Raised in South Africa – from where the founders of the modern city of Ashkelon immigrated in the early 1950s – Zwebner has lived in Israel since 1966.
“People used to be frightened of Ashkelon because of its proximity to Gaza. But during the skirmishes, people would come from other parts of Israel to help in the South, and they discovered Ashkelon is an amazing place. People realize the Gazans aren’t aiming specifically at Ashkelon, and the way it’s designed as a garden city, there’s almost no damage from the missiles.”
Every apartment Zwebner sells has a sea view. In the last three years, he’s sold 60 apartments. During the 11 days of the recent war, he says, he sold nine apartments.
“People thought maybe prices had dropped [due to the conflict] but they hadn’t. There is increased demand,” says Zwebner. “Since the beginning of the year, I’ve sold an average of five apartments a month.”
His customers are all Anglos, mostly professionals in their 60s. About 70% buy in Ashkelon as a second residence not too far from Jerusalem and central Israel.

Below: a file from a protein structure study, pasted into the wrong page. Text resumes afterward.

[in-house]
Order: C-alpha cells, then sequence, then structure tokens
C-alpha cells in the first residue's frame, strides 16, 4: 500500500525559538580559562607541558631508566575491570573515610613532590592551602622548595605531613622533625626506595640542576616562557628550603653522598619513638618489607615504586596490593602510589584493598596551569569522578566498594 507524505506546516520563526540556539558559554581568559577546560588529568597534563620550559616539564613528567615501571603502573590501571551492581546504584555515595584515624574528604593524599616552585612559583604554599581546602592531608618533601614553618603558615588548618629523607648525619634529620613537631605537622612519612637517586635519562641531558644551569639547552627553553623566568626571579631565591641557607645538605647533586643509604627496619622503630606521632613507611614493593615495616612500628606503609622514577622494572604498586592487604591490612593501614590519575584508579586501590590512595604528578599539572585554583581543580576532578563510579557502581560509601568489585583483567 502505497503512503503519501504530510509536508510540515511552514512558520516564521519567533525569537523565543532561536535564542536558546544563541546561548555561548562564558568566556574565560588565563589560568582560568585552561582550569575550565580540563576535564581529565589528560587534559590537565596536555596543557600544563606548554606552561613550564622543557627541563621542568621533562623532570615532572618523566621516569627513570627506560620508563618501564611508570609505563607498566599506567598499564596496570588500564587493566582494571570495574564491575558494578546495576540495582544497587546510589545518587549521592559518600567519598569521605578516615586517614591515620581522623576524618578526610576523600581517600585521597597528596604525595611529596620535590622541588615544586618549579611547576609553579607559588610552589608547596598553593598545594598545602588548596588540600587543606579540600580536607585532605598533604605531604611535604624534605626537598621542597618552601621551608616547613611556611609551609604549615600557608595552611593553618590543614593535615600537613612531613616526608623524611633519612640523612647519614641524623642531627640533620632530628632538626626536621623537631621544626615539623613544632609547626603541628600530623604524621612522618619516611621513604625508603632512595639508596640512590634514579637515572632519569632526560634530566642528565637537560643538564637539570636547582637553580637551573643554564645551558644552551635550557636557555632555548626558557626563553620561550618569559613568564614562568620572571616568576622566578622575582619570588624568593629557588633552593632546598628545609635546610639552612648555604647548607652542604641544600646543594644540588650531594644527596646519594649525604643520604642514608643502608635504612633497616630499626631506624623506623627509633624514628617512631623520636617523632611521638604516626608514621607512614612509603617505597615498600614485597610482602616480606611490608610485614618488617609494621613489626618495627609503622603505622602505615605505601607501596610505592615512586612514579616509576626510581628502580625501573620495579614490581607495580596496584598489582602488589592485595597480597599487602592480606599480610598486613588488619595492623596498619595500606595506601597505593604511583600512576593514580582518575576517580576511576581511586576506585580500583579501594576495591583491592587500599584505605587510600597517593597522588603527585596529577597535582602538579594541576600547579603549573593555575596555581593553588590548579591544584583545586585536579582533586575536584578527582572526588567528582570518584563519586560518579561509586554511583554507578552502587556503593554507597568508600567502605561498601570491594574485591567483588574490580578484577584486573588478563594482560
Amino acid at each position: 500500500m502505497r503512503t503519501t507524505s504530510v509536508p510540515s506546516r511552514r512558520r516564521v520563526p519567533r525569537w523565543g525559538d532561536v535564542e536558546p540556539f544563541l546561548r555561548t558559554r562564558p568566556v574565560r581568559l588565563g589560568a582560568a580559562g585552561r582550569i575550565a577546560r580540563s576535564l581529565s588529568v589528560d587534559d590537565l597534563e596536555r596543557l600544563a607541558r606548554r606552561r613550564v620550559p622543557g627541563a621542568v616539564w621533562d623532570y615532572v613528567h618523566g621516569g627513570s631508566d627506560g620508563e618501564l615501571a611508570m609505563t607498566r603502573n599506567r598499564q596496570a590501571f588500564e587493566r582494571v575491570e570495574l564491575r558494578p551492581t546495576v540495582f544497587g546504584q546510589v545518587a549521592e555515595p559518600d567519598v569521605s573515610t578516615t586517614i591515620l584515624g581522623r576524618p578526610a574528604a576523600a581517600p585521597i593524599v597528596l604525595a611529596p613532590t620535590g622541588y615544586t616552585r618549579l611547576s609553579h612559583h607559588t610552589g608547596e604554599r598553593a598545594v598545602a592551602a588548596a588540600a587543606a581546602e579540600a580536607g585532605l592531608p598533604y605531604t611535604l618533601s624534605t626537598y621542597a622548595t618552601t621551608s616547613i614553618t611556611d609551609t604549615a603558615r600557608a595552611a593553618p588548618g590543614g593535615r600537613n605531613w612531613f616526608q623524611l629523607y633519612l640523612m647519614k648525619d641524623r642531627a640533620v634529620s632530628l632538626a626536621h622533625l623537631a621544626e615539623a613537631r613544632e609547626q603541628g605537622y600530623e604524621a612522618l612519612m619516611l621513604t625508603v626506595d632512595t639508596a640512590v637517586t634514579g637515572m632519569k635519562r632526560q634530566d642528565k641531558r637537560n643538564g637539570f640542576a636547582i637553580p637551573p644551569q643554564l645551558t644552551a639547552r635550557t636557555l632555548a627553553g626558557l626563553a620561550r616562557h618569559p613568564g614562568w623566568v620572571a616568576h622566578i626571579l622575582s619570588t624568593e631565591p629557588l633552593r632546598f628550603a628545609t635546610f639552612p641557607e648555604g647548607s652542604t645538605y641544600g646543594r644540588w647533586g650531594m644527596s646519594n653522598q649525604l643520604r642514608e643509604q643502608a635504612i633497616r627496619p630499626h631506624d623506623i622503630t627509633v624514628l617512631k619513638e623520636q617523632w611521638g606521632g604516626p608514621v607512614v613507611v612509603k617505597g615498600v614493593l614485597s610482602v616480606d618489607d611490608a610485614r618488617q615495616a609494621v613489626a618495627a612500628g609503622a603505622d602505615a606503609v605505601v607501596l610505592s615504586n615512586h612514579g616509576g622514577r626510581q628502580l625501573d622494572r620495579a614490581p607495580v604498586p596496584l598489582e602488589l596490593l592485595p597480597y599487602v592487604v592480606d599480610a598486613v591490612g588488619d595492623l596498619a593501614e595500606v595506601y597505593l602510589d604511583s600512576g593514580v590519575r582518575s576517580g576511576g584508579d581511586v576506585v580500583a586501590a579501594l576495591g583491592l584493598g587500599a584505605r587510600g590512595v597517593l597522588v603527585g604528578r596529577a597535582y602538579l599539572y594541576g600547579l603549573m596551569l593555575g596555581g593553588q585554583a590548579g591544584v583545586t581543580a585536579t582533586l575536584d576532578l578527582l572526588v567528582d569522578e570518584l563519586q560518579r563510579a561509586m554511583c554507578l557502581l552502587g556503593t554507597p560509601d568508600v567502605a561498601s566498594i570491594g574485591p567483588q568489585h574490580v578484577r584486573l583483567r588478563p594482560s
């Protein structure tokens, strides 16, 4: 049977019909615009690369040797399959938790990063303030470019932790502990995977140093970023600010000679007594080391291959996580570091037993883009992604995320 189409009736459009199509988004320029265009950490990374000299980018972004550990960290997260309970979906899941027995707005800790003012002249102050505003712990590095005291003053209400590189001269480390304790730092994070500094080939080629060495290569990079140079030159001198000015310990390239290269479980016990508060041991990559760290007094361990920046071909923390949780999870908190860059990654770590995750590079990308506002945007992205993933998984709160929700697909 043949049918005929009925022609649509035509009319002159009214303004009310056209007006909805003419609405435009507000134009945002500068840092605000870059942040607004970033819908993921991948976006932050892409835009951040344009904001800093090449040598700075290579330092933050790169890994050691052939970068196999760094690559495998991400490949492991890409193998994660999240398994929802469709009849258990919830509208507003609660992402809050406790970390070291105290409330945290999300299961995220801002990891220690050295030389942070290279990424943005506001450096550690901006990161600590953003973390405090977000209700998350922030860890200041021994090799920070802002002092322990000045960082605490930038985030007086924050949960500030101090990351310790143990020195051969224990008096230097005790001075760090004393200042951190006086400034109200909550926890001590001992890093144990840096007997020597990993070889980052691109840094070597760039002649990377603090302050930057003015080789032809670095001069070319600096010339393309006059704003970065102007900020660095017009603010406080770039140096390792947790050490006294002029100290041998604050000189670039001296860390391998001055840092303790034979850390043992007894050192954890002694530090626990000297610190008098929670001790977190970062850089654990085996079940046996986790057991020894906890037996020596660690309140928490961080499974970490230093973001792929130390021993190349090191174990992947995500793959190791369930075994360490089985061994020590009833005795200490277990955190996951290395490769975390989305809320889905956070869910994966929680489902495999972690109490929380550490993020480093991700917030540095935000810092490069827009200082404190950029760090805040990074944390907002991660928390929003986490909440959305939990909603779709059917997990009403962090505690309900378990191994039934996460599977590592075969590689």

“Because of corona, the place has become more popular. People saw that their kids and grandchildren were cooped up, so they decided to buy a cheap place on the beach where everyone can come. It just makes sense,” says Zwebner.
“When people see the properties here, they just ask ‘How much?’ And when they hear the price, they say, ‘Are you serious?’ I invest in every project I sell, so I put my money where my mouth is.”
Besides the beach
Seven and a half miles of flat beachfront is the main draw.
But Ashkelon also boasts a sports arena, cultural center, seafront dining and leisure complex, cycling trails, Ashkelon Sea Park with activities such as climbing walls and ziplines, Barzilai Medical Center, and a national archeological park that displays artifacts from the city’s 5,000-year history.